|Authors:||Hidehiko Ichimura and Chris Taber|
|Date:||21 May 2002|
|Type:||Journal article, American Economic Review, Vol. 92, No. 2, pp. 286-292|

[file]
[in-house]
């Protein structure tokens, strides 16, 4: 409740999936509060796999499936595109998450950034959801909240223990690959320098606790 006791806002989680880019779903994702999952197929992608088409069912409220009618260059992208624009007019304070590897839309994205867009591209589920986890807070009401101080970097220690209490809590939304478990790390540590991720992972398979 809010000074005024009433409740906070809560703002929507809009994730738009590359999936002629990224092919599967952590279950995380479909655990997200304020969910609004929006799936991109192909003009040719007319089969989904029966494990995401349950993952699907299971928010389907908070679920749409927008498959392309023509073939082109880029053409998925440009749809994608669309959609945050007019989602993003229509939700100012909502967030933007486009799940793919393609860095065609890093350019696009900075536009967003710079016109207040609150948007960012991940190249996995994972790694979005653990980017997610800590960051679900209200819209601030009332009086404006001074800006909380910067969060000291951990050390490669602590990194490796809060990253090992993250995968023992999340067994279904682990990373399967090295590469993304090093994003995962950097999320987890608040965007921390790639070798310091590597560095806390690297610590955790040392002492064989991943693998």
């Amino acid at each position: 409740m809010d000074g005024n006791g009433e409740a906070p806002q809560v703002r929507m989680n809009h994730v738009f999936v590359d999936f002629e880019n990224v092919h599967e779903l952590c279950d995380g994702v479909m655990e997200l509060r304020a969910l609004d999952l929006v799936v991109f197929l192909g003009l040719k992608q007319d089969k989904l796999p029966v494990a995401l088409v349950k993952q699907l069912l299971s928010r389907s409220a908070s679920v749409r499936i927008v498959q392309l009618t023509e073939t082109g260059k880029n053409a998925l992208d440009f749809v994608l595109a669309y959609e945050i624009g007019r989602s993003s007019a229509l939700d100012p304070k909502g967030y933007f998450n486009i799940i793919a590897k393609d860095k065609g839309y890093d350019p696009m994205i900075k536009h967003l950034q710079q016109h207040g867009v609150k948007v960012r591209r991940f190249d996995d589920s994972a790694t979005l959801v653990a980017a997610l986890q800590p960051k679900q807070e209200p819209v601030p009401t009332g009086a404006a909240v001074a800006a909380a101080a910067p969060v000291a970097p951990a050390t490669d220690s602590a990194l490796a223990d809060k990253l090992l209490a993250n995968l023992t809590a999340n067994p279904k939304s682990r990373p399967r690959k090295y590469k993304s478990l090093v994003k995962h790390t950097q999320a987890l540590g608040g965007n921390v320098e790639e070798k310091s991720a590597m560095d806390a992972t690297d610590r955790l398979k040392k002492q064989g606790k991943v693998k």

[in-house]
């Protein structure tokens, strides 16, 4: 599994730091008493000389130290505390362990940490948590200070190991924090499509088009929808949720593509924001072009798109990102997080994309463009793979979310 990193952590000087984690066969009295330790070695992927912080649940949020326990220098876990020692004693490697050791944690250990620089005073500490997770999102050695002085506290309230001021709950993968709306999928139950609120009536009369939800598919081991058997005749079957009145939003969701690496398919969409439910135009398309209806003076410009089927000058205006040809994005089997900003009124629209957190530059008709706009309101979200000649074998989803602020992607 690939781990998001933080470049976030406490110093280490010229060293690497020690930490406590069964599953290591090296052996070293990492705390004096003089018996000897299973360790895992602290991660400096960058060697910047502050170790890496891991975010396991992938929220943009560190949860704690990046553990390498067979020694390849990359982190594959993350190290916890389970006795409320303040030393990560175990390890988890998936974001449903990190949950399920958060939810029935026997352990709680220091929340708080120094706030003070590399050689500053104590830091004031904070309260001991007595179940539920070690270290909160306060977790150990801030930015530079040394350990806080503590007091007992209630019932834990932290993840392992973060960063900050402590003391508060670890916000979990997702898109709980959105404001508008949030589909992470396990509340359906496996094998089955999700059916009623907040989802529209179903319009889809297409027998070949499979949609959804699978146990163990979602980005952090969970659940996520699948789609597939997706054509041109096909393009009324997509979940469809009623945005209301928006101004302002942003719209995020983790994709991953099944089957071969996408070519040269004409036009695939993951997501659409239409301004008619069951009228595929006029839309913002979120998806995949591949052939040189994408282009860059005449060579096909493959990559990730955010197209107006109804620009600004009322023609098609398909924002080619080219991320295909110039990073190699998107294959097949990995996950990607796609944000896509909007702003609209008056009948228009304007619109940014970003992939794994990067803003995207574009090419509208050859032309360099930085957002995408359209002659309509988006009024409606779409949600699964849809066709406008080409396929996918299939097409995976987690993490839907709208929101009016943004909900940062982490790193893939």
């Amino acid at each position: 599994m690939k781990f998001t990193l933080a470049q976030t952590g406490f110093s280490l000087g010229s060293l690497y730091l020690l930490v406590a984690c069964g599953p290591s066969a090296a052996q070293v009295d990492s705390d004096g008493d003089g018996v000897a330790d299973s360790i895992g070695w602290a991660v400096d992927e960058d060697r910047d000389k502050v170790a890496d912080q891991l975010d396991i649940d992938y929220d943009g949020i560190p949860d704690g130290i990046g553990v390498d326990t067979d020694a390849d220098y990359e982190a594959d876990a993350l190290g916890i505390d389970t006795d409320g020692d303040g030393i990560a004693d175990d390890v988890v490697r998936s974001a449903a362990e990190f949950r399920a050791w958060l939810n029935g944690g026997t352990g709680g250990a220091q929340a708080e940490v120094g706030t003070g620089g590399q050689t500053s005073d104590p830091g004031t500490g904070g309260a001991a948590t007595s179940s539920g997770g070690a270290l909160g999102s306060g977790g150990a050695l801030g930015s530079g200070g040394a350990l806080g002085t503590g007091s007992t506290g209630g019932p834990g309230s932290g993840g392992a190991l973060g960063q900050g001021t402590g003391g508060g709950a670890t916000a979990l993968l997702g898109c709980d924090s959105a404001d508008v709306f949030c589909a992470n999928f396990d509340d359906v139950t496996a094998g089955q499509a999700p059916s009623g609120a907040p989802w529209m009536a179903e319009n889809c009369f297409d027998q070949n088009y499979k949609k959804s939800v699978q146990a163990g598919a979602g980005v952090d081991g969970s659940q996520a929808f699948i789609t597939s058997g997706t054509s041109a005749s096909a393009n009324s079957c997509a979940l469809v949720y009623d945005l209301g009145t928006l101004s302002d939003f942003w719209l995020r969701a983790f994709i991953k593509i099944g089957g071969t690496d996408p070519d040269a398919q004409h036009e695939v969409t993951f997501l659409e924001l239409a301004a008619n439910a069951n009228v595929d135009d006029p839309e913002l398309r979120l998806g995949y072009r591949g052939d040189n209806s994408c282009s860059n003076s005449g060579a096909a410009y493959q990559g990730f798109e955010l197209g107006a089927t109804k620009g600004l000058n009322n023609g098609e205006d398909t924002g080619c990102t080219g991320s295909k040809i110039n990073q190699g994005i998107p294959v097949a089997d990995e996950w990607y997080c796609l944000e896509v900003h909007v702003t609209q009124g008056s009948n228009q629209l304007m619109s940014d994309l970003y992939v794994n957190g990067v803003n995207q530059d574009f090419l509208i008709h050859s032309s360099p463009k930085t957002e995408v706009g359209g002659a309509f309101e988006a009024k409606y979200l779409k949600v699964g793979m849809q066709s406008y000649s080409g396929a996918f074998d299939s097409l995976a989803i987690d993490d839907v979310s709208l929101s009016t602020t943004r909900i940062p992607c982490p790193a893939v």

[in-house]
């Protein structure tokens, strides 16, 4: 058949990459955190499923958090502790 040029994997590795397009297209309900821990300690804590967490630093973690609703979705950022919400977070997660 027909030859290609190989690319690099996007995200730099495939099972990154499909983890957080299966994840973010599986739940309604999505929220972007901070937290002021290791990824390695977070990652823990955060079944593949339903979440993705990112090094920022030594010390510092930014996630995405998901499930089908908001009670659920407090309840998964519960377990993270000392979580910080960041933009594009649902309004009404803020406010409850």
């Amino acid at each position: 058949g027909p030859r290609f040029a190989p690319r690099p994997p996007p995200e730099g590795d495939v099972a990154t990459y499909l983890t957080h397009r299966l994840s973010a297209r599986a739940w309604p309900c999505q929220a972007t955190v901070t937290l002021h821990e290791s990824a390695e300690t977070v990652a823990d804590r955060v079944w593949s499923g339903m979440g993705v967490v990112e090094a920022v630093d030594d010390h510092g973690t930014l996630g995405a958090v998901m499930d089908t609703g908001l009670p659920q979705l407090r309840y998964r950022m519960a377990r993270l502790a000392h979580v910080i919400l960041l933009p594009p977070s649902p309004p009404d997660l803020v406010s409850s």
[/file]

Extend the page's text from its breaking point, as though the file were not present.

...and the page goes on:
The goal of this paper is to use a semiparametric reduced form model to estimate the effects of various tuition subsidies. This approach expands on the tuition subsidy example in Ichimura and Taber (2000) in a number of dimensions. It has become common practice in the empirical literature to refer to any nonstructural empirical analysis as "reduced form." This is not the traditional sense of the phrase. A classic reduced form analysis (see e.g. Marschak, 1953) first specifies a structural model and then derives the reduced form parameters in terms of the structural parameters. While many recent studies have asserted to taking a reduced form approach, the structural parameters. While many recent studies have asserted to taking a reduced form approach, the structural model which the reduced form model should correspond is rarely specified. We explicitly specify a structural model and use the implied reduced form structure to estimate the effect of tuition subsidy policies. Specifying the underlying model has the advantage of being explicit about the assumptions that justify the analysis. This avoids Rosenzweig and Wolpin's (2000) criticism of work on natural 'natural experiments' that often leaves these conditions implicit. Our structural model is based on the model studied by Keane and Wolpin (1999). It is highly nonlinear and allows for more unobserved heterogeneity than the typical simultaneous equations framework that most previous work has used in reduced form estimation. Using hte specified structural model, we examine the assumptions discussed in Ichimura and Taber (2000) to justify reduced form estimation of the policy effects.